Forward on reverse: Retirement finance in the age of HECM: “SHE” to the rescue ... Part I of a non-sequential series on how reverse mortgages are changing retirement finance – NMP Skip to main content

Forward on reverse: Retirement finance in the age of HECM: “SHE” to the rescue ... Part I of a non-sequential series on how reverse mortgages are changing retirement finance

National Mortgage Professional
Mar 24, 2014

Forward on reverse: Retirement finance in the age of HECM: “SHE” to the rescue ... Part I of a non-sequential series on how reverse mortgages are changing retirement financeAtare E. Agbamu, CRMSreverse mortgage, SHE, HECM, Senior Home Equity, NRMLA, Hollister Group LLC, RMMI, Liz Scholz

Authors note: The series Retirement Finance in the Age of HECM will look at how reverse mortgages (HECMs) are changing our notion of retirement finance. In retirement finance, we believe the 21st century is the Age of HECM. Reverse mortgages will play a critical role in the new retirement finance calculus, and we must understand this vital role to aid intelligent individual and societal planning.

There is promise. Hope exists for baby boomers facing the financial uncertainties of 21st Century retirement. Our most vital task is to convey this message as we go about our reverse mortgage business. Our optimism rests on this fact: SHE will pour trillions of extra dollars into the economy. For individuals and society alike, SHE will come to the rescue. But SHE is not Hillary Rodham Clinton. So who is SHE? Before we answer that question, let's visit with former Fed chief Alan Greenspan.

In chapter 22 of his memoirs, The Age of Turbulence, the former Fed boss looks at the economic challenges aging boomers pose for our economy in retirement. Greenspan says that we are at the edge of a demographic abyss for which there is no model. He calls the demographic transition underway in much of the developed world a tectonic shift and a truly 21st Century problem. The chapters tone is bleak.

As he sees it, the problem is one of imbalance between promises the government has made to boomers and the actual resources the economy must generate to fulfill them. With fewer skilled workers producing goods and services relative to the size of resource-consuming retired older adults, Greenspan cautions our economy is about to collide with economic reality.

The ex-central banker devotes much of the chapter to U.S. entitlements, especially the unfunded Medicare program. To stop the fiscal bleeding Medicare is causing the federal treasury, Greenspan predicts benefits will have to be cut or taxes must increase, or both. And he warns that the sooner our elected leaders decide, the better for the economy and for all of us.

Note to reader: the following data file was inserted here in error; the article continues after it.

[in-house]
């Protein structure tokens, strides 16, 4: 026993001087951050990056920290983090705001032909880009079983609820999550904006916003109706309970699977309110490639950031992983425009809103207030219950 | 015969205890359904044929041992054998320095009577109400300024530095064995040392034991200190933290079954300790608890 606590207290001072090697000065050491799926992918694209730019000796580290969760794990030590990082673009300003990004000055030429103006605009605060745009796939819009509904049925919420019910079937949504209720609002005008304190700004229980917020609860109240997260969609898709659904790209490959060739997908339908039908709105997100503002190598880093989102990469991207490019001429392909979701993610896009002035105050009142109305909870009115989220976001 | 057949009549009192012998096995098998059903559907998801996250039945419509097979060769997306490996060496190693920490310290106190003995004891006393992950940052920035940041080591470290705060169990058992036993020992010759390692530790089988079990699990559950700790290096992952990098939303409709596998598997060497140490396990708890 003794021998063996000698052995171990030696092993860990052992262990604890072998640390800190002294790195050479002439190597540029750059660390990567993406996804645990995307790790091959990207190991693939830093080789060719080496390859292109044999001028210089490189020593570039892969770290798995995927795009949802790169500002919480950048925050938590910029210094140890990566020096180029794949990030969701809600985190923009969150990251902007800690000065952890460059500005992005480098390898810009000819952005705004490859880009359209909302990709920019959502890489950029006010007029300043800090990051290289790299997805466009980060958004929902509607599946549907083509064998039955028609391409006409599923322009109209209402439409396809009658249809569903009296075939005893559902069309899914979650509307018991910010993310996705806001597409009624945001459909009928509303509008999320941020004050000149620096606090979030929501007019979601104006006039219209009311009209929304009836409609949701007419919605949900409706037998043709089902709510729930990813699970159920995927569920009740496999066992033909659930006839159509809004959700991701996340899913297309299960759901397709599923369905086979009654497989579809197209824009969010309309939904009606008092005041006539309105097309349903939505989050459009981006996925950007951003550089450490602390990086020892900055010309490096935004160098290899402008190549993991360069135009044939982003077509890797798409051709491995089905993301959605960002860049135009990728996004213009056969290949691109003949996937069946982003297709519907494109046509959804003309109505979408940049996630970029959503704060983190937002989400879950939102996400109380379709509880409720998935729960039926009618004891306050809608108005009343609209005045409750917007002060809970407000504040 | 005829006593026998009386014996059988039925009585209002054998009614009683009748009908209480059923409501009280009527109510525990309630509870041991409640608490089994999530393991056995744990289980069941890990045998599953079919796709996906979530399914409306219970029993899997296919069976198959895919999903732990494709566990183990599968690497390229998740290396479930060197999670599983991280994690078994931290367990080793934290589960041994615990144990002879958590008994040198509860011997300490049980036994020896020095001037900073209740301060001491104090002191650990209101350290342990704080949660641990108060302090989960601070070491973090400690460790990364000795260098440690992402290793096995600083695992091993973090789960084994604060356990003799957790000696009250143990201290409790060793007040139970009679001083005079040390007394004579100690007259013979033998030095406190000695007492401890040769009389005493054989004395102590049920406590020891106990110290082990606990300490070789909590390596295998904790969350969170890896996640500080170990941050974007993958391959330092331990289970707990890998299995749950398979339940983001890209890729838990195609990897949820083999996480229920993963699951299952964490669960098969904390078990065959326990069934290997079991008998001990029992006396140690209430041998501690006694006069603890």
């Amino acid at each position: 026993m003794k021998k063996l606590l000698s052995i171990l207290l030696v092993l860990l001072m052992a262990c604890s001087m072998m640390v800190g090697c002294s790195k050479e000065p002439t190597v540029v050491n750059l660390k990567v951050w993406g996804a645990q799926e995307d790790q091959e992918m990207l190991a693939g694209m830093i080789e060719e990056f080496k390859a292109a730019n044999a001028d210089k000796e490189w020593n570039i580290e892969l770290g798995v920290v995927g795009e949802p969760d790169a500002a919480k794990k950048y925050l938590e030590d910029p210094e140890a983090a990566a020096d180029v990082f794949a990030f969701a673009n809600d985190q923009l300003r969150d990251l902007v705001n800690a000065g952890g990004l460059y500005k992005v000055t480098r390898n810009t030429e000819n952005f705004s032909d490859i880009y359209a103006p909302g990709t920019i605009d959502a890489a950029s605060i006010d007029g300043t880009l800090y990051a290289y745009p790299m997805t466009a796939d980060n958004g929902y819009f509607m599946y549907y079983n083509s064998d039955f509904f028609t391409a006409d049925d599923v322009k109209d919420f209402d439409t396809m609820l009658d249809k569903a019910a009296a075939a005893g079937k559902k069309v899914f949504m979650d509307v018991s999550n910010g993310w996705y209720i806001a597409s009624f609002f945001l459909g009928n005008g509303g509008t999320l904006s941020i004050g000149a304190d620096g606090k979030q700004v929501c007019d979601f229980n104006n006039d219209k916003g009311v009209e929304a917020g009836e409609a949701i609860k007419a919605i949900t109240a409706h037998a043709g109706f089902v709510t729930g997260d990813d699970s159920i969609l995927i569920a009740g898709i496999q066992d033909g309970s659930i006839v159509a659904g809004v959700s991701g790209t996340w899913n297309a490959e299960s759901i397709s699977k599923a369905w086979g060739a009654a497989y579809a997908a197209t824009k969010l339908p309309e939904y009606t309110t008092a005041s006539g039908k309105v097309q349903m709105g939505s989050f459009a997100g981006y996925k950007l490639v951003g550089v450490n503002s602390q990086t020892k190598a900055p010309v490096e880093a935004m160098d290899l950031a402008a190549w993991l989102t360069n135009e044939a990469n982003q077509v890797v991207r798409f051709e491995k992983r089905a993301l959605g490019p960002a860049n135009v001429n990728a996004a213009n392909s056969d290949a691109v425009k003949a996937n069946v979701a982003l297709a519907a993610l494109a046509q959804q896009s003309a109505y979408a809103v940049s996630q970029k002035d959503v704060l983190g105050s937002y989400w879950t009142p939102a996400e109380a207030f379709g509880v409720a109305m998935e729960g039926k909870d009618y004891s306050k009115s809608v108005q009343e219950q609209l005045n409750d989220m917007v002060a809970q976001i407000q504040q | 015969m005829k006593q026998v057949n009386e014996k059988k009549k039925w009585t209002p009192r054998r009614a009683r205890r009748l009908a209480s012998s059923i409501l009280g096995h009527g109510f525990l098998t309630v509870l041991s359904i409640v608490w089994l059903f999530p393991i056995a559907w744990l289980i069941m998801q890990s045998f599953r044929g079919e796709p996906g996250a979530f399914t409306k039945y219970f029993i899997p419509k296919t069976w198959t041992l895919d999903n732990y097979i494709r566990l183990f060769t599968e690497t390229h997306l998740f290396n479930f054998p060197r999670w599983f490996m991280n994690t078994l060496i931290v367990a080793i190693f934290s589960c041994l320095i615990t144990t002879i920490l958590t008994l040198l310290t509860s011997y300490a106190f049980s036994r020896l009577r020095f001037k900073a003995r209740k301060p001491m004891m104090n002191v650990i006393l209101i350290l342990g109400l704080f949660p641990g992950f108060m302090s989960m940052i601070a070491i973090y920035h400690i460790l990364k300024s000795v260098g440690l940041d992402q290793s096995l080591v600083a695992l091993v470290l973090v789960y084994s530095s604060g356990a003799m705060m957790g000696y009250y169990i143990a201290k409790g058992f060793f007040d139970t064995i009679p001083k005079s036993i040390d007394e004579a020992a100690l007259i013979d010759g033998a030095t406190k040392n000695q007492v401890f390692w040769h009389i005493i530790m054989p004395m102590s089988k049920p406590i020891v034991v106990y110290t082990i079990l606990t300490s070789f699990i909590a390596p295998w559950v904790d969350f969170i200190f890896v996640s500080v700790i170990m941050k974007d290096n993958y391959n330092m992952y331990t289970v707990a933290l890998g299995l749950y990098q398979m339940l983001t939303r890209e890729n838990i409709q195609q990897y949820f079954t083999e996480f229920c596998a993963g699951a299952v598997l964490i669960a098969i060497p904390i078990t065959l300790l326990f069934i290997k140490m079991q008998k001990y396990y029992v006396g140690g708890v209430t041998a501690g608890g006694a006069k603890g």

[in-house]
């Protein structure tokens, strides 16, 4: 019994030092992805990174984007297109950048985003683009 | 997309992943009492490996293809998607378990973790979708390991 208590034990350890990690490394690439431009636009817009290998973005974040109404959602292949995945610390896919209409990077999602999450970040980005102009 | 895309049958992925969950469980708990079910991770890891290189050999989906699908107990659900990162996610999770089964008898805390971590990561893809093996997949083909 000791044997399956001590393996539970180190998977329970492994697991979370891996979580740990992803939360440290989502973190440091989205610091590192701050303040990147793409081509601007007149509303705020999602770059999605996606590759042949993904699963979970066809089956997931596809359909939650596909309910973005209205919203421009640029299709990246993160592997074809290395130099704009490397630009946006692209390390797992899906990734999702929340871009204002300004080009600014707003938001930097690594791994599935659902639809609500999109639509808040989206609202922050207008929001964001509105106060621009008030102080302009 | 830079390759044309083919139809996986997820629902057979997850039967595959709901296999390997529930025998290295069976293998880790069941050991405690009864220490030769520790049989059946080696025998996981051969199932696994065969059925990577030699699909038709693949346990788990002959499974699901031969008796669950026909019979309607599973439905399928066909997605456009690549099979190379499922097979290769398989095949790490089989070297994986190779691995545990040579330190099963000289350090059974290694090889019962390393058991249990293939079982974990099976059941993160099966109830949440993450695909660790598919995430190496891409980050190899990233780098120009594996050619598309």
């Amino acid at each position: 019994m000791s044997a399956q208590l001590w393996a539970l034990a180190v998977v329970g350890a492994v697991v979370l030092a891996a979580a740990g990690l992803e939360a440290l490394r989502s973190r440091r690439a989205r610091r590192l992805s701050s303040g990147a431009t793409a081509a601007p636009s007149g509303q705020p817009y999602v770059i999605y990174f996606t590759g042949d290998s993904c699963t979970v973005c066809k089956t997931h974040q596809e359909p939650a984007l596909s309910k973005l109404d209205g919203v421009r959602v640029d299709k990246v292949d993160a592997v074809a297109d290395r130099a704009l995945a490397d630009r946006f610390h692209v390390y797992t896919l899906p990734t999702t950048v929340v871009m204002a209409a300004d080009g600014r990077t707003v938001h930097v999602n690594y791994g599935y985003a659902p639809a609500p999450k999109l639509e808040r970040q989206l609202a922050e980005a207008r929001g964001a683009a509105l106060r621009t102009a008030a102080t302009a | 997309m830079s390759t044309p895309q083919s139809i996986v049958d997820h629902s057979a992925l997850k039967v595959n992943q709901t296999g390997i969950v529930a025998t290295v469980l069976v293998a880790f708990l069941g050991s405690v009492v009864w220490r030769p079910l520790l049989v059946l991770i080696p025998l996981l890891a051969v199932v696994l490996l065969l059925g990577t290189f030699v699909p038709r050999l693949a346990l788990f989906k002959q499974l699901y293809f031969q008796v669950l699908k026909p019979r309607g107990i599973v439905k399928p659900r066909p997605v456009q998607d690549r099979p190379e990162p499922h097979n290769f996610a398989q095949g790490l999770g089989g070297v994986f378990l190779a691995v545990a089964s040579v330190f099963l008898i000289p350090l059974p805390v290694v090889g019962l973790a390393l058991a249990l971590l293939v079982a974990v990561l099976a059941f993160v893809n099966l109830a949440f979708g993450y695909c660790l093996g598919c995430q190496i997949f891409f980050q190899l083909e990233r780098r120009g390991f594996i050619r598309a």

Even more unsettling for prospective middle-class Medicare beneficiaries, Greenspan suggests Medicare may become a means-tested program. Means-tested is government-speak for welfare. Medicare as Medicaid? Friends, the times are changing.

Greenspan is not all demographic doom and gloom. He believes we will find ways to address the resource imbalance boomers retirement will bring about because we have no choice. The estimated $9.3 trillion in traditional retirement assets (old-style pension, 401Ks, and IRAs) at end of 2006 will help. He predicts private cash and insurance benefits will be on the table. Curiously, given the monumental private-funding role it will play, Greenspans analysis omits SHE. So, that brings us to SHE.

SHE stands for Senior Home Equity or home equity available to seniors 62 and older. In the Age of HECM, SHE is a critical individual and national resource that we must all learn how to cultivate, conserve, manage and use. We have always suspected it is an enormous if latent retirement resource. However, authoritatively quantifying it was problematic until June 2007, when the National Reverse Mortgage Lenders Association (NRMLA) and the Hollister Group LLC, a Washington, D.C.-based financial analytics and consulting firm, published the Reverse Mortgage Market Index (RMMI).

The index combines the Hollister Groups proprietary analytics with data from U.S Census, American Community Survey, Office of Federal Housing Enterprise Oversight (OFHEO), and Federal Reserve Board (FED Z-1 Reports) to create the one of the most authoritative estimates of senior home equity available in the U.S. today.

Lets look at some initial estimates of SHE:

*At June 2007, SHE stands at $4.3 trillion;
++SHE could hit $10 trillion by 2017; and
++Assuming 4.7 percent home appreciation rate, SHE is projected to top $37 trillion by 2030.

NRMLA EVP/COO Liz Scholz says the Hollister Groups analysts made an intriguing discovery in their research: Even at zero percent home-price appreciation, SHE will still jump to $9 trillion by 2030, solely on the strength of an aging and growing population.

Alan Greenspan is right: Private cash and insurance benefits will help. As the RMMI suggests, SHE could make up a significant part of those private dollars in the Age of HECM. That should be the message to our aging and growing customers. There is hope. Think reverse. Move forward!

Atare E. Agbamu, CRMS formed ThinkReverse LLC to help originators address demographic change via reverse mortgages. A specialist with Credo Mortgage and a member of the BusinessWeek Market Advisory Board, Atare is the first to propose reverse mortgages as risk-management tools for forward originators. Besides marketing, originating and researching reverse mortgages since 2001, Atare has authored more than 90 articles and a book on reverse mortgages. He may be reached by phone at (612) 203-9434 or e-mail [email protected].

Mar 24, 2014